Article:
Georgia Truck Collision Law Firm
Tractor trailer and other truck accidents can be devastating. As heavy vehicles, trucks that roll over or spin out of control can cause multiple injuries and deaths on the road. Both federal and state laws have been developed with the understanding that the aftermath of a tractor-trailer accident can be particularly horrifying, and that motorists need special protections against negligence on the part of tractor-trailer drivers and the companies they work for. Not only are the legal consequences for careless conduct particularly severe in this context, but truck accident laws are more complex than the standards that apply to most car accidents. If you or a loved one has been hurt or killed in a tractor-trailer or truck accident in Atlanta or surrounding areas, you need an experienced Atlanta truck accident attorney who understand the complexities of this area of law and can persuasively share your story with a jury.
Federal and State Tractor Trailer Laws
One reason that tractor trailer and other truck accidents can be more challenging than ordinary car accident cases is the number of parties potentially involved. There may be multiple victims as well as multiple responsible parties. Each of these parties may have some responsibility for the resulting accident, in which case they can be held jointly and severally liable for the injuries—this means that each one is responsible for the full amount of damages and can seek contribution from the others.
For example, a plaintiff may sue the truck driver, but the driver’s employer may also be partly responsible for what happened. If a truck driver is negligent on the job and causes an injury within the course and scope of his employment, the employer may be sued under a theory of “vicarious liability.”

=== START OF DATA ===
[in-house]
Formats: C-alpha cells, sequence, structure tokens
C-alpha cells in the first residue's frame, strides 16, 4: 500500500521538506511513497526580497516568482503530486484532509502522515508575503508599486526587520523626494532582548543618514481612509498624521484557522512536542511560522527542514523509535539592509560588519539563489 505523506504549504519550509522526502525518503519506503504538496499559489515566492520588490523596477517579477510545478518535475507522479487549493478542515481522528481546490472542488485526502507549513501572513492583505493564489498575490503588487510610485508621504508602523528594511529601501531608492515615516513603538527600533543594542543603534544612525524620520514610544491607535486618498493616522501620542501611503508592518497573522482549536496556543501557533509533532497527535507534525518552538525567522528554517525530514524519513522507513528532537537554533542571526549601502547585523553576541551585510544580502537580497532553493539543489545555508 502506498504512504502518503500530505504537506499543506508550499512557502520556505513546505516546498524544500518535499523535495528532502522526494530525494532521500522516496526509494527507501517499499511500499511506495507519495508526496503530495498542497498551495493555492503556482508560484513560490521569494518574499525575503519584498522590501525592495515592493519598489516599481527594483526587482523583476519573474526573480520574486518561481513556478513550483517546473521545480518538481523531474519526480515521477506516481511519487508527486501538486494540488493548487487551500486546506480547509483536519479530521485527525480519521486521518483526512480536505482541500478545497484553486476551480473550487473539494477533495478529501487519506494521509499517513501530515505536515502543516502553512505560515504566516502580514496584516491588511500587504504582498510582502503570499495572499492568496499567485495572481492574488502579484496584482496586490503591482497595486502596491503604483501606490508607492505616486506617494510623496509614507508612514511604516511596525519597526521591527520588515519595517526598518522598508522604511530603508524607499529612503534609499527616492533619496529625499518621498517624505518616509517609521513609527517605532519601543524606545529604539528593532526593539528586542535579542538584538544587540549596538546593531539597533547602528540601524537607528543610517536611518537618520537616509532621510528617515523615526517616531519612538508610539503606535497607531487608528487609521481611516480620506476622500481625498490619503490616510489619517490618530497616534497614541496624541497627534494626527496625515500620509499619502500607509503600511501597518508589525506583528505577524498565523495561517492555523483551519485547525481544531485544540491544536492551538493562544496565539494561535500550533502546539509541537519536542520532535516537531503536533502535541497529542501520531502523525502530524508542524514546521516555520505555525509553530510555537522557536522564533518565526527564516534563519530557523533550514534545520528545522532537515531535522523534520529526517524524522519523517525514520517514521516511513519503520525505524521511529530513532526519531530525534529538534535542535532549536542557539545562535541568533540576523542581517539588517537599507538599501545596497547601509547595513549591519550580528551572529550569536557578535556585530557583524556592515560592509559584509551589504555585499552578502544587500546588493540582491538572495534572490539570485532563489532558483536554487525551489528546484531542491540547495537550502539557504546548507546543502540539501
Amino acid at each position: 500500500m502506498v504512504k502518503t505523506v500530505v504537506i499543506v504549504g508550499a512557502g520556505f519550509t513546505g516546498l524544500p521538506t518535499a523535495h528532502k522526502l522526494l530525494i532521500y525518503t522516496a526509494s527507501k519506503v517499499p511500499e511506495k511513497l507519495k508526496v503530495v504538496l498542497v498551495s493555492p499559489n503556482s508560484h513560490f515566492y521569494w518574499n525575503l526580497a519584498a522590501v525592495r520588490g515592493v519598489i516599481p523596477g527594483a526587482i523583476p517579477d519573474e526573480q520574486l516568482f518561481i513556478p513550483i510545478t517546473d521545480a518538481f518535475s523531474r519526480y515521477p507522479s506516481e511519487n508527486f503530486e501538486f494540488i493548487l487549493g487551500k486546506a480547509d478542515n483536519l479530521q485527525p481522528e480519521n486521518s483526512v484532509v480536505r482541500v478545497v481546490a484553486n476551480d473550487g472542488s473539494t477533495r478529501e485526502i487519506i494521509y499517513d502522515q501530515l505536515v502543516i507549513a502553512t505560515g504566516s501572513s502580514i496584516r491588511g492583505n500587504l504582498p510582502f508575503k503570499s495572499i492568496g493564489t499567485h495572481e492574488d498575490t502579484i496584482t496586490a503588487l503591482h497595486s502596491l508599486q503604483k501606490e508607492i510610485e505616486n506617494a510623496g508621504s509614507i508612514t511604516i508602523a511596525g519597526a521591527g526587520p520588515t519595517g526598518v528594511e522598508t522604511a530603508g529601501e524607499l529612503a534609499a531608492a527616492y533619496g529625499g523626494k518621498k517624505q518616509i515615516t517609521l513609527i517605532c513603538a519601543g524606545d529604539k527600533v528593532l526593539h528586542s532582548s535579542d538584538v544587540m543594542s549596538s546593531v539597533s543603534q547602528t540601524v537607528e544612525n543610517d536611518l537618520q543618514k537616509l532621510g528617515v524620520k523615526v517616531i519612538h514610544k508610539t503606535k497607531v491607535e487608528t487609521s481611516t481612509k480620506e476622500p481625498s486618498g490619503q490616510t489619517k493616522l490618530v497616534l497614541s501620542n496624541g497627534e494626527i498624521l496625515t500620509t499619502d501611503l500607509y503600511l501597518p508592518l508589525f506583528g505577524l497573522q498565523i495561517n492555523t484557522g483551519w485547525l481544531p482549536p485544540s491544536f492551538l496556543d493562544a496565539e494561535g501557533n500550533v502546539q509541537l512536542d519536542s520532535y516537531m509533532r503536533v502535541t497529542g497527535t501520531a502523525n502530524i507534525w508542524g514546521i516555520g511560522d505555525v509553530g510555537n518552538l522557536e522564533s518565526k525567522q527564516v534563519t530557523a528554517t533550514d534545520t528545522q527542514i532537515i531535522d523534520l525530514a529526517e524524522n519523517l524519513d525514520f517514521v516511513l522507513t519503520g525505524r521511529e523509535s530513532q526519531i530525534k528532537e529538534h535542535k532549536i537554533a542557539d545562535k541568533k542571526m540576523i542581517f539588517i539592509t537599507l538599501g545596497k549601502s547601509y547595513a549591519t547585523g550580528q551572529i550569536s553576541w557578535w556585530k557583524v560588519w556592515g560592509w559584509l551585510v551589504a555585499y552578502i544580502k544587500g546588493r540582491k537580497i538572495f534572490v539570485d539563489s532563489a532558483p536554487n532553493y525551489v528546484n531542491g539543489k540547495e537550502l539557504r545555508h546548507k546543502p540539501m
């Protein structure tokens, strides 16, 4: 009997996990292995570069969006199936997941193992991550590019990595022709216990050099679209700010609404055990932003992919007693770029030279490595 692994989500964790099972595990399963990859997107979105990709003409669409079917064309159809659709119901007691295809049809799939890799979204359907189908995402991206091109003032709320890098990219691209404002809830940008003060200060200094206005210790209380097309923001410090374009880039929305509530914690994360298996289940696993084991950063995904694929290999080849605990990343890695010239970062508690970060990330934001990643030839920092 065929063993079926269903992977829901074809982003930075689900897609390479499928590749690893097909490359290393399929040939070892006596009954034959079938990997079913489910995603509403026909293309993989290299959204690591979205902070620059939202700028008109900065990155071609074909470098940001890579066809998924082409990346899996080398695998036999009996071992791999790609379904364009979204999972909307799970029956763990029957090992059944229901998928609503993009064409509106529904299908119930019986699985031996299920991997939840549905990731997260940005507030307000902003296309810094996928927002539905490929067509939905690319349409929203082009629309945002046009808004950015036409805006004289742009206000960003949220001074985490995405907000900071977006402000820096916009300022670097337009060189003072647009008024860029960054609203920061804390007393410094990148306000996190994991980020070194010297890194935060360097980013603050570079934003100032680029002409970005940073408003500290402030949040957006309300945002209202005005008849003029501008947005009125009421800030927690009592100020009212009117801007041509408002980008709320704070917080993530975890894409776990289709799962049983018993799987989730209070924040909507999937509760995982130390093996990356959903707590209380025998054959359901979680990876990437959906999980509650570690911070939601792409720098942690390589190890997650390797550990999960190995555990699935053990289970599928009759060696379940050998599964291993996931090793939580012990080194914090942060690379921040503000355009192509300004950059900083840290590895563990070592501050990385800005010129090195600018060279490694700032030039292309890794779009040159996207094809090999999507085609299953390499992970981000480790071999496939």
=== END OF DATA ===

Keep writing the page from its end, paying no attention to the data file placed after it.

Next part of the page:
Trucking companies are required to properly train and supervise their employees, making sure driver logs are accurate and that drivers are not fatigued. Federal law restricts the number of hours a commercial truck driver may drive. However, not all employers ensure that their drivers follow the law. If an employer hires a driver it knows has a history of negligent driving or fails to make sure its employees follow federal regulations for trucking, it may potentially be held liable under a theory of negligent hiring or supervision.
Wrongful Death Claims After a Fatal Truck Collision
Wrongful death in Georgia is a statutory claim that can be brought when someone’s negligent, intentional, or criminal acts cause a death. The statute has a strict order of priority that claimants must follow to bring this type of lawsuit. Under the statute, if the person who dies leaves a spouse, only the spouse can bring a wrongful death claim. If the deceased had children with the spouse, the spouse must share damages with the children. If the deceased had no spouse nor any children, his or her parents are next in line to be able to bring a claim. Proof of abandonment or estrangement or failure to pay child support on behalf of the decedent can reduce a parent’s right to recover for wrongful death under O.C.G.A. § 19-7-1.
Retain a Knowledgeable Trucking Collision Attorney
If you are hurt or a loved one is killed because of a truck driver’s negligence in Georgia, you may be able to recover damages for past, present and future medical expenses; out-of-pocket costs like at-home nursing care; disfigurement; pain and suffering and more. Georgia requires truckers to carry insurance policies with $750,000 in coverage for personal injury victims. Because these accidents are so severe and the associated medical bills are so expensive, a personal injury victim may also need to explore other avenues of recovery, such as a trucking company’s assets. Michael Braun, an experienced Atlanta truck accident attorney, can make sure every possible source of recovery is considered when building a case for trial. We serve clients who have been injured in Atlanta and a number of other nearby areas. Contact us at (770) 421-6888 or via our online form.